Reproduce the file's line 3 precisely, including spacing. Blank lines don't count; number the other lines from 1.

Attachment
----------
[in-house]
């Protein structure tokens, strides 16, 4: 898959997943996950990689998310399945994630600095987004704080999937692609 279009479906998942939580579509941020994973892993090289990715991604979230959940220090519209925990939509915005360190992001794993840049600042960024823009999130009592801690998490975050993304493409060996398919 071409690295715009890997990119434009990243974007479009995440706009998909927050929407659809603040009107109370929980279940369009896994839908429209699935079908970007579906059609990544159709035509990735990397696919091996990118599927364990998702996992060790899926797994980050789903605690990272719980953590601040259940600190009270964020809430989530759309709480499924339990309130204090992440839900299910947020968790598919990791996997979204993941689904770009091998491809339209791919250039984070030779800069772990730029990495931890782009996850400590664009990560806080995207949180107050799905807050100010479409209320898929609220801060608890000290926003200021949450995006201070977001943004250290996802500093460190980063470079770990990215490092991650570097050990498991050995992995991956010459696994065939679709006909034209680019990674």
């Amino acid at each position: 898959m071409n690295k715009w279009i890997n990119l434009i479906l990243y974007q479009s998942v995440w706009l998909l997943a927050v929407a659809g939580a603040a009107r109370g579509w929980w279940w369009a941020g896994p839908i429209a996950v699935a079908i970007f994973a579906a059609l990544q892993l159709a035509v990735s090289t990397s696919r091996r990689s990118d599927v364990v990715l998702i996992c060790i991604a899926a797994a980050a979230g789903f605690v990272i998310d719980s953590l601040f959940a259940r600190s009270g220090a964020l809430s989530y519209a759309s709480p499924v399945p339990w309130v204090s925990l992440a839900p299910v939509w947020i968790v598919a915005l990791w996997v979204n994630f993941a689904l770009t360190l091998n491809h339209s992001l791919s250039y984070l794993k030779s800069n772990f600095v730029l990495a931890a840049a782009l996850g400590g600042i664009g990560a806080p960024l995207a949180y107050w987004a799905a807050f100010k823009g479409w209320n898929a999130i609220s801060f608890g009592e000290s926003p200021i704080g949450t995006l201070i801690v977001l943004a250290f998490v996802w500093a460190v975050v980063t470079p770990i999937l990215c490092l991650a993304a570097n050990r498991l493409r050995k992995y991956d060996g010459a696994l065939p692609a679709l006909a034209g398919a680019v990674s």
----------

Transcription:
């Amino acid at each position: 898959m071409n690295k715009w279009i890997n990119l434009i479906l990243y974007q479009s998942v995440w706009l998909l997943a927050v929407a659809g939580a603040a009107r109370g579509w929980w279940w369009a941020g896994p839908i429209a996950v699935a079908i970007f994973a579906a059609l990544q892993l159709a035509v990735s090289t990397s696919r091996r990689s990118d599927v364990v990715l998702i996992c060790i991604a899926a797994a980050a979230g789903f605690v990272i998310d719980s953590l601040f959940a259940r600190s009270g220090a964020l809430s989530y519209a759309s709480p499924v399945p339990w309130v204090s925990l992440a839900p299910v939509w947020i968790v598919a915005l990791w996997v979204n994630f993941a689904l770009t360190l091998n491809h339209s992001l791919s250039y984070l794993k030779s800069n772990f600095v730029l990495a931890a840049a782009l996850g400590g600042i664009g990560a806080p960024l995207a949180y107050w987004a799905a807050f100010k823009g479409w209320n898929a999130i609220s801060f608890g009592e000290s926003p200021i704080g949450t995006l201070i801690v977001l943004a250290f998490v996802w500093a460190v975050v980063t470079p770990i999937l990215c490092l991650a993304a570097n050990r498991l493409r050995k992995y991956d060996g010459a696994l065939p692609a679709l006909a034209g398919a680019v990674s």